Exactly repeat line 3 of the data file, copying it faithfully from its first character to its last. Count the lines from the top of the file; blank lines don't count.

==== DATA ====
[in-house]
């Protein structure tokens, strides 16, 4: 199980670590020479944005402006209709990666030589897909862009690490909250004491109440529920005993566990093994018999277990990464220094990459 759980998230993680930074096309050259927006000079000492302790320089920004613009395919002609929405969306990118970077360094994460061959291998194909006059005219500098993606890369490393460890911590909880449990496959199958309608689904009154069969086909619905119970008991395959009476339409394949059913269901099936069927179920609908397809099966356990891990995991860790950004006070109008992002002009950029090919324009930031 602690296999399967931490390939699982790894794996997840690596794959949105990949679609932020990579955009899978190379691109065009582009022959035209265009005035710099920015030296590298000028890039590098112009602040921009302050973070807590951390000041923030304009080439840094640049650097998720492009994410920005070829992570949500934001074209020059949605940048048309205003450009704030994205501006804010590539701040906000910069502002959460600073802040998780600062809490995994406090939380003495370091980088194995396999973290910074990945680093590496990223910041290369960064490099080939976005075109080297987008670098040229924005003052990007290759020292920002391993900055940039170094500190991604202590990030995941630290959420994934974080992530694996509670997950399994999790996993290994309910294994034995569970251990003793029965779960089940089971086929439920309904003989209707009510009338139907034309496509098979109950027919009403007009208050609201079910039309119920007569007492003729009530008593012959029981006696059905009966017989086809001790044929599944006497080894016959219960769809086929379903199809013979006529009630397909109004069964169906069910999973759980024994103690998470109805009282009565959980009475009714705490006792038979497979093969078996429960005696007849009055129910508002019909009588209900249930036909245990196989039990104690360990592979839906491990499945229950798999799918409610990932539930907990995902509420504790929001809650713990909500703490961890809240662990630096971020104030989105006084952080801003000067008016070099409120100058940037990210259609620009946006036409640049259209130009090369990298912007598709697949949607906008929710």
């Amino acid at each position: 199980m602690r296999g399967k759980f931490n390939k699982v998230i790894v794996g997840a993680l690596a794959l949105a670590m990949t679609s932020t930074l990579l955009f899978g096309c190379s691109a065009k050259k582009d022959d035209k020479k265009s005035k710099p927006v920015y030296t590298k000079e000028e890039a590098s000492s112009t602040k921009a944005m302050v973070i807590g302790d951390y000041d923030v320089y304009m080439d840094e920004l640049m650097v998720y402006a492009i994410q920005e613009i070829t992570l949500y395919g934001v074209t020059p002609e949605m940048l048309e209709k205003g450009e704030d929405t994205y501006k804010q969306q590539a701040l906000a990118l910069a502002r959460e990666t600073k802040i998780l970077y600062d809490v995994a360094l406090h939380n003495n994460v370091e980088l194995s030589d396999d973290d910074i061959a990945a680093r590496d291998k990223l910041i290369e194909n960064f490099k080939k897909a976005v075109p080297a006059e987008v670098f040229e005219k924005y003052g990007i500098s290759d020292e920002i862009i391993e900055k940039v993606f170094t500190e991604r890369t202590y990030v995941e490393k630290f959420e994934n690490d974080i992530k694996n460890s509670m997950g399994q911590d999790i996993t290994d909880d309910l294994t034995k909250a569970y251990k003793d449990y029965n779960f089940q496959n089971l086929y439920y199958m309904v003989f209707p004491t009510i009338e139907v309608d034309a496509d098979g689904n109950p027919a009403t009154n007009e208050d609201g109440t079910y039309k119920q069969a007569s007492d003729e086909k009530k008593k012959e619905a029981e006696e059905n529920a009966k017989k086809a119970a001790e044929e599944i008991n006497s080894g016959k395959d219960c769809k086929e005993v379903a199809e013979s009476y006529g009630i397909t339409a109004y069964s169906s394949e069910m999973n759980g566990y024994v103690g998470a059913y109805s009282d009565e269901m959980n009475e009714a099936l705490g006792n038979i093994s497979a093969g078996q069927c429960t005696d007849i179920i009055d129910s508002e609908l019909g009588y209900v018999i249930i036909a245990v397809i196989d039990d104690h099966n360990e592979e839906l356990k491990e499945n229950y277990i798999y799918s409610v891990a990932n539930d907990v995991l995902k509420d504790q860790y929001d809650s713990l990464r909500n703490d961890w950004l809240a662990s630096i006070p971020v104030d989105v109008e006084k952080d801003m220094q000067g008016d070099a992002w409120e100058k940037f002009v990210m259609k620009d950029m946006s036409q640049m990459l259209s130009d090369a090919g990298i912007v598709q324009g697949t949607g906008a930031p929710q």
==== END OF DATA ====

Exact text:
């Amino acid at each position: 199980m602690r296999g399967k759980f931490n390939k699982v998230i790894v794996g997840a993680l690596a794959l949105a670590m990949t679609s932020t930074l990579l955009f899978g096309c190379s691109a065009k050259k582009d022959d035209k020479k265009s005035k710099p927006v920015y030296t590298k000079e000028e890039a590098s000492s112009t602040k921009a944005m302050v973070i807590g302790d951390y000041d923030v320089y304009m080439d840094e920004l640049m650097v998720y402006a492009i994410q920005e613009i070829t992570l949500y395919g934001v074209t020059p002609e949605m940048l048309e209709k205003g450009e704030d929405t994205y501006k804010q969306q590539a701040l906000a990118l910069a502002r959460e990666t600073k802040i998780l970077y600062d809490v995994a360094l406090h939380n003495n994460v370091e980088l194995s030589d396999d973290d910074i061959a990945a680093r590496d291998k990223l910041i290369e194909n960064f490099k080939k897909a976005v075109p080297a006059e987008v670098f040229e005219k924005y003052g990007i500098s290759d020292e920002i862009i391993e900055k940039v993606f170094t500190e991604r890369t202590y990030v995941e490393k630290f959420e994934n690490d974080i992530k694996n460890s509670m997950g399994q911590d999790i996993t290994d909880d309910l294994t034995k909250a569970y251990k003793d449990y029965n779960f089940q496959n089971l086929y439920y199958m309904v003989f209707p004491t009510i009338e139907v309608d034309a496509d098979g689904n109950p027919a009403t009154n007009e208050d609201g109440t079910y039309k119920q069969a007569s007492d003729e086909k009530k008593k012959e619905a029981e006696e059905n529920a009966k017989k086809a119970a001790e044929e599944i008991n006497s080894g016959k395959d219960c769809k086929e005993v379903a199809e013979s009476y006529g009630i397909t339409a109004y069964s169906s394949e069910m999973n759980g566990y024994v103690g998470a059913y109805s009282d009565e269901m959980n009475e009714a099936l705490g006792n038979i093994s497979a093969g078996q069927c429960t005696d007849i179920i009055d129910s508002e609908l019909g009588y209900v018999i249930i036909a245990v397809i196989d039990d104690h099966n360990e592979e839906l356990k491990e499945n229950y277990i798999y799918s409610v891990a990932n539930d907990v995991l995902k509420d504790q860790y929001d809650s713990l990464r909500n703490d961890w950004l809240a662990s630096i006070p971020v104030d989105v109008e006084k952080d801003m220094q000067g008016d070099a992002w409120e100058k940037f002009v990210m259609k620009d950029m946006s036409q640049m990459l259209s130009d090369a090919g990298i912007v598709q324009g697949t949607g906008a930031p929710q």